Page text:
In his latest dispatch from the Bordeaux 2022 en primeur tastings, Simon Field MW reports from St-Estèphe, where he finds an appellation that is very much on the move.
St-Estèphe is sometimes seen as the poor relation, admittedly from within the ranks of a highly aristocratic family. It does not have a first growth, only five crus classés, and its northerly location has often meant that Cabernet Sauvignon has not been able fully to ripen, prompting an ongoing campaign to increase the plantings of Merlot, all the more persuasive, it would seem, in the clay-dominated parcels to be found as one moves inland from the Gironde Estuary.
In an uncompromisingly hot vintage like 2022, however, one might have thought that St-Estèphe’s hour might be at hand. To a greater or lesser extent such a thought would be justified, although the now infamous hailstorm of June 20th in the commune’s northerly sector did result in a stylistic diaspora, often, as at Phélan Ségur, within the same property! Half of the Phélan vines escaped the outrage; the other half were virtually wiped out. A somewhat challenging vintage at Phélan then? Yes, agrees cellar master, Fabrice Bacquey, but also very rewarding. The big guns (metaphorical) did not need to point their anti-hail canons (literal) at the skies, but many lesser properties, less well equipped, were badly wounded on June 20th, as were many well-known Haut-Médoc wineries just to the north of the appellation, including Charmail and Sociando-Mallet.
No problems with ripening, then, but what about tannin management? This is traditionally seen as something of an Achilles heel in St-Estèphe, at least for those who prefer to avoid the often raspingly dry tannins often associated with the commune (sometimes unfairly) and also traditionally encountered in a hot and dry vintage such as this. In this respect St-Estèphe appears to have turned the corner and the very best ‘22s encountered (the magisterial Montrose is many people’s candidate for the overall wine of the vintage) managed to retain the commune signature (“enlightened austerity” is perhaps an exaggeration) without succumbing to identikit anonymity. Perish the thought.
Bordeaux 2022 Field notes: Carmes before the storm
Bordeaux 2022 Field notes: St-Emilion—the view from Clos Fourtet
The work, as ever, focused on the vineyard. It is always a pleasure to taste with owner Michel Reybier and technical director Dominique Arangoits at Cos d’Estournel. Between them they have half a century’s experience and more than half a glass full of wisdom. Managing the heat was key, according to Dominique: In 1947 there were 43 days when the temperature was over 30°C (86°F), he tells us, whereas in 1945 it was 42 and in 2022 it was … 44 days. Even Michel was not working in 1947 but the parallel is clear: An extended season of hot days, especially when they did not all occur at once, is not a recipe for disaster, all the more so since 2022’s summer nights cooled down appreciably.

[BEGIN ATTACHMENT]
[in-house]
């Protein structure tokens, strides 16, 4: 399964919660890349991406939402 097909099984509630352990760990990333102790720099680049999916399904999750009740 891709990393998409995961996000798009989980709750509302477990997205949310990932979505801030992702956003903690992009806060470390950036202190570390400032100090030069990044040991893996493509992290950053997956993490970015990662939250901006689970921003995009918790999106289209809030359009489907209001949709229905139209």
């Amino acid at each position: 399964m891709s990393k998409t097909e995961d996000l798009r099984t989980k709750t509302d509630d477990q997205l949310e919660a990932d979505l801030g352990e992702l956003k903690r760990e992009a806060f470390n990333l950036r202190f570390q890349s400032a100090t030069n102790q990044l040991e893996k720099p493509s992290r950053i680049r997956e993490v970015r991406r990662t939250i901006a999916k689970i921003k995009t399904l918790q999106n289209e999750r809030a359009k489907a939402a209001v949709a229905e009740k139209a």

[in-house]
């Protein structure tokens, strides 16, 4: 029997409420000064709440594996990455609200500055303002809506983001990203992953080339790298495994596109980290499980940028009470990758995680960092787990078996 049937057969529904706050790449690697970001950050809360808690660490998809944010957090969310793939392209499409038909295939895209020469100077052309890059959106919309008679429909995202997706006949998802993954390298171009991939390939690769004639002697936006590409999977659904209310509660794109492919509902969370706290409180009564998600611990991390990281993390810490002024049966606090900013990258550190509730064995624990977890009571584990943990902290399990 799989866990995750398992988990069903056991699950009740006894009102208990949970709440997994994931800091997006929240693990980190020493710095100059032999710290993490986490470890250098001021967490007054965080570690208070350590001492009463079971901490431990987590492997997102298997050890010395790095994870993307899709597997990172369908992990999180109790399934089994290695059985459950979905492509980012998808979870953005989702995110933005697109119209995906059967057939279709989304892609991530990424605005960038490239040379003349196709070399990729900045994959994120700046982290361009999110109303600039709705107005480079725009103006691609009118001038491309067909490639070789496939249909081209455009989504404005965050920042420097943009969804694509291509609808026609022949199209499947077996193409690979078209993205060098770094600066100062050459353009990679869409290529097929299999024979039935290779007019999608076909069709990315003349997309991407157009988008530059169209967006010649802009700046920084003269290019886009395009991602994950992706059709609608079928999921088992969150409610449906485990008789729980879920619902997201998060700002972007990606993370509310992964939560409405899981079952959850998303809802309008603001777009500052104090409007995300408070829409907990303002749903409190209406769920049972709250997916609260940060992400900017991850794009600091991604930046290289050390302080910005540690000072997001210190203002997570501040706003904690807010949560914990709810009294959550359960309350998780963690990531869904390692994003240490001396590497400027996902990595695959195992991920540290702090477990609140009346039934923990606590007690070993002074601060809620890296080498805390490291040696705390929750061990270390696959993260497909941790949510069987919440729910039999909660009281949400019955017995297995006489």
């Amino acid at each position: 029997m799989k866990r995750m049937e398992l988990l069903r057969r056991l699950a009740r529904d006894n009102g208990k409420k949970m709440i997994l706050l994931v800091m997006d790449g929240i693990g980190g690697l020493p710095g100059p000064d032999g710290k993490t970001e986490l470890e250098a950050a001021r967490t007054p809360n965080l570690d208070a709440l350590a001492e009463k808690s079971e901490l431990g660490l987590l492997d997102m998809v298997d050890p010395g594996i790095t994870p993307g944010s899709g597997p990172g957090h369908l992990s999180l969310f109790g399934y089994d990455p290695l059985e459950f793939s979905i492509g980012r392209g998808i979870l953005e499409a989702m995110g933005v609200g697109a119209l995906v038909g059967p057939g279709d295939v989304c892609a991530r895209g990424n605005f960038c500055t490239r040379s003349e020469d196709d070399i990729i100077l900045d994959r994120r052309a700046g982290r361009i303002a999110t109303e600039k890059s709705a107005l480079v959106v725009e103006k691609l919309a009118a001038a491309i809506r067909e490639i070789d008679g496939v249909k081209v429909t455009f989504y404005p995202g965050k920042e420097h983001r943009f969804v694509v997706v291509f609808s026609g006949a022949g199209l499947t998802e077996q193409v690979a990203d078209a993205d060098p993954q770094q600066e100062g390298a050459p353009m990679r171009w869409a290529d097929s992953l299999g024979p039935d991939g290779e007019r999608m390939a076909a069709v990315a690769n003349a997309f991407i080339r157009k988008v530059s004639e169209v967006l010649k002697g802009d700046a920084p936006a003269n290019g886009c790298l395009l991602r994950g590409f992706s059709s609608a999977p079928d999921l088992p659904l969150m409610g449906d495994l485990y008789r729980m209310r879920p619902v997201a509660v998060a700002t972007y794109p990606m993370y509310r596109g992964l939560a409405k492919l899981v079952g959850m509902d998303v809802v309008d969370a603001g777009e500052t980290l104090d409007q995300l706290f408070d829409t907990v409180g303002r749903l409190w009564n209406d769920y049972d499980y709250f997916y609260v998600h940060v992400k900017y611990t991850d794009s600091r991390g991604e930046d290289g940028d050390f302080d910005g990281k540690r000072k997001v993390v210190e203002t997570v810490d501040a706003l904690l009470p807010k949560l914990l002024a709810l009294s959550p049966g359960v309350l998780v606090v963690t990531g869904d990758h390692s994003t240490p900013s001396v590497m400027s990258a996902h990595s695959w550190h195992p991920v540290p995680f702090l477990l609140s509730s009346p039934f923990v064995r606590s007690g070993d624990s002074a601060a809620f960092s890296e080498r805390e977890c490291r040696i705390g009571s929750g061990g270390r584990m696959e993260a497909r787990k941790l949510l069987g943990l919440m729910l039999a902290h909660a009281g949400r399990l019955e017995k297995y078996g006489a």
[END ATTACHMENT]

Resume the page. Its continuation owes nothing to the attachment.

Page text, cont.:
St-Estèphe’s 2022 secret
Does anybody remember 2003, I ask waspishly. No comparison. And the secret of 2022? The answer to this question will bring the scribes and the buyers running across the fields. There are many theories at large. According to Dominque it is down to the Vent du Nord and the fact that the littoral of the Atlantic Ocean did not get too warm. “I have a good friend who is a surfer, and he can vouch for how cold the water was, even in the height of summer,” he says. The Médoc, especially in its upper reaches, is a narrow peninsula and the influence of the ocean (and the Gironde Estuary) is significant. Cos thus weighs in at 14% alcohol, no more. There was very little photosynthesis in August, he adds, as the vines were too stressed to do much at all. Sometimes stress can be a positive.
Thus the wines with (relatively) modest levels of alcohol and all-important tannin management (as a result of care with the canopy in the vineyards and with the extraction process during the vinfication itself) tended to be the most harmonious, certainly the most typical. I suspect that opinion will therefore be divided over Calon Ségur, for example, which weighs in at 15%. Lafon Rochet, at 14.5%, is not far behind, but wears its finely woven tannic cloak stylishly. Christophe Congé takes me to the window of the tasting room and points to near-neighbor Lafite, where, coincidentally, he worked for two decades. Nostalgia seems to have been harnessed positively, such is the floral elegance of his Lafon in 2022.
So, St-Estèphe is an appellation on the move, generally highly successful in 2022, and with its Left Bank Merlot (a far cry from Pomerol) well suited to adorn but not overwhelm the fully ripe Cabernet. The corporate ownership (Belgian Philippe van de Vyvere at Phélan, Suravenir at Calon, the Cazes family at Ormes de Pez, Lorenzetti at Lafon Rochet, Roederer at de Pez, and Cuvelier at Le Crock—I could go on) continues to inspire because it continues to invest. These are clearly exciting times for the putative under-dog.
And let us not forget the fifth cru classé, the only one which we have not mentioned thus far, Clos Laboury, which is so often overlooked. This has now been bought by its neighbor Cos d’Estournel and will be sure to benefit from a little avuncular care and attention to bring it into line. At the moment its style serves as a fitting reminder of old school St-Estèphe, lest we forget.
Interesting times, then, and some terrific wines. The best, for my palate at least, have preserved the tremor of modest austerity which seems well suited to the Anglo-Saxon market, and which has a proclivity to age magnificently. If, according to Véronique Dausse at Phélan Ségur, 2021 gave a polite nod to the past, then 2022 has been constructed with the future very firmly in mind. Excellent news.